If you can’t ever imagine leaving your home, you may want to consider aging in place. This trend has become popular with the aging population because it offers more cost efficiency and allows you to remain in your home.
Tag: Home Health Care
Elderly Care Expert Lisa Vogel Gives Tips on How to Carefully Let Go A Caregiver
It happens all the time. The relationship just isn’t working out. Whether it’s your cleaning lady, pet walker or handyman, there comes a time when the decision is made to amicably part ways.
But how do you end a relationship with the caregiver who has been helping your older loved one for quite some time? Things may have proceeded smoothly for years, but suddenly there are lapses in care and more frequent absences. Or maybe the caretaking needs of your loved one have escalated and require a stronger, more skilled professional. Still, you recognize the time the current caretaker has invested with your loved one, and you want to handle the situation as professionally and compassionately as possible.
It’s the most wonderful time of the year, or so they say. The weeks ahead are full of seemingly endless “to-do” lists full of holiday shopping, baking, decorating and entertaining obligations. While the holiday season brings joy to many, it also brings its share of stress, especially for elderly relatives and friends and those who care for them. To ensure your older loved ones and friends don’t get lost in the holiday frenzy this year, keep them active and involved.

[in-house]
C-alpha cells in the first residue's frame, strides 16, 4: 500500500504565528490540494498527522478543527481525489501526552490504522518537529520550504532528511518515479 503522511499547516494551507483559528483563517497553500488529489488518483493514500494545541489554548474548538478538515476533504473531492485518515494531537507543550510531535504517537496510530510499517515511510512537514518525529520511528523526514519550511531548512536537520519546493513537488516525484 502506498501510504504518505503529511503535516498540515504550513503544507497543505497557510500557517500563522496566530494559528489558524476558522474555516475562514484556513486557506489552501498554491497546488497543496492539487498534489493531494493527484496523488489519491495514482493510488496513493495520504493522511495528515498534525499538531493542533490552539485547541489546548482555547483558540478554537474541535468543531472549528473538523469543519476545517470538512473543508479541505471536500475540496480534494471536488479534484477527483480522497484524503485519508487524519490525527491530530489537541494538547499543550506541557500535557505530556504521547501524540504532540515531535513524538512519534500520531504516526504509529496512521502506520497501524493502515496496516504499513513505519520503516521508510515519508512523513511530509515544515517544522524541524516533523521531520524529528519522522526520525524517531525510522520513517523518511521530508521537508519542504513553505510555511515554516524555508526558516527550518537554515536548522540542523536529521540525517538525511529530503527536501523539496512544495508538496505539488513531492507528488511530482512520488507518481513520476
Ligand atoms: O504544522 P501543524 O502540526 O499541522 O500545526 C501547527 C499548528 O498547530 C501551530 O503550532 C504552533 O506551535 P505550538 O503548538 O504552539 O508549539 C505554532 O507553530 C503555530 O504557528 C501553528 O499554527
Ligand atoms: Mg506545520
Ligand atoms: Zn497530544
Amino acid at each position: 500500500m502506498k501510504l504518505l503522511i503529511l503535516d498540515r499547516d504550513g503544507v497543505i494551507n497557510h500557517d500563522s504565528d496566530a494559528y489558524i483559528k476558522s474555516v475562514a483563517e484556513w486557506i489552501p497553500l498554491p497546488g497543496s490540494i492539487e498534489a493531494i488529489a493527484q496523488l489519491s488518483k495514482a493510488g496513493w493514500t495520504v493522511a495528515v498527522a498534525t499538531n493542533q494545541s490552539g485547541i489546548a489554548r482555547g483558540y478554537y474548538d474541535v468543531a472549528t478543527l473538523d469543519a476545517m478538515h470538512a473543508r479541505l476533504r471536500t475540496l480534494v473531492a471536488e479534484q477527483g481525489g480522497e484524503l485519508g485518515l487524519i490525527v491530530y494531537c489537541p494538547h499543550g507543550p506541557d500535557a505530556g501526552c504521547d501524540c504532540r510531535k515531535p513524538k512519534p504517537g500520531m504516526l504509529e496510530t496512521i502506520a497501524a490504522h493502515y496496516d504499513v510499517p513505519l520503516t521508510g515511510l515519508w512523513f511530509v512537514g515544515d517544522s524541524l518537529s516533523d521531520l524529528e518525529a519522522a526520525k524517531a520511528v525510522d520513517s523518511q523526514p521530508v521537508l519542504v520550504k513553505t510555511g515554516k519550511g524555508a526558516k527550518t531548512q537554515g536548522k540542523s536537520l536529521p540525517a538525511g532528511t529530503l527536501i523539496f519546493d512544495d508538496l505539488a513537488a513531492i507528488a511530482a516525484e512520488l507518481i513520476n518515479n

Celebrate the past. During the holiday season, the loss of family members and friends often comes to the forefront. Explore ways to honor those who are no longer with us during the holidays, and shift attention from loss to a celebration of lives well lived. Light candles, plant a tree or make a donation in honor of loved ones.
Step up involvement. Find relatively simple tasks older family members can assist with – from opening and organizing holiday cards to sitting at the kitchen table reading recipes as others prepare a meal.
Break the distance barrier. For seniors who live far from their families, the holidays can be particularly lonely as they watch other friends spend time with their nearby families. Even from a distance, you can schedule enjoyable and fun activities, such as sending tickets for local performances or a gift card for a restaurant meal with friends, to give your older family members something to look forward to.
Do what makes you happy. For caregivers and older adults alike, do what makes you happy – reading, cooking, exercising—during the holidays. Daily and weekly routines can be a source of comfort during the holiday season.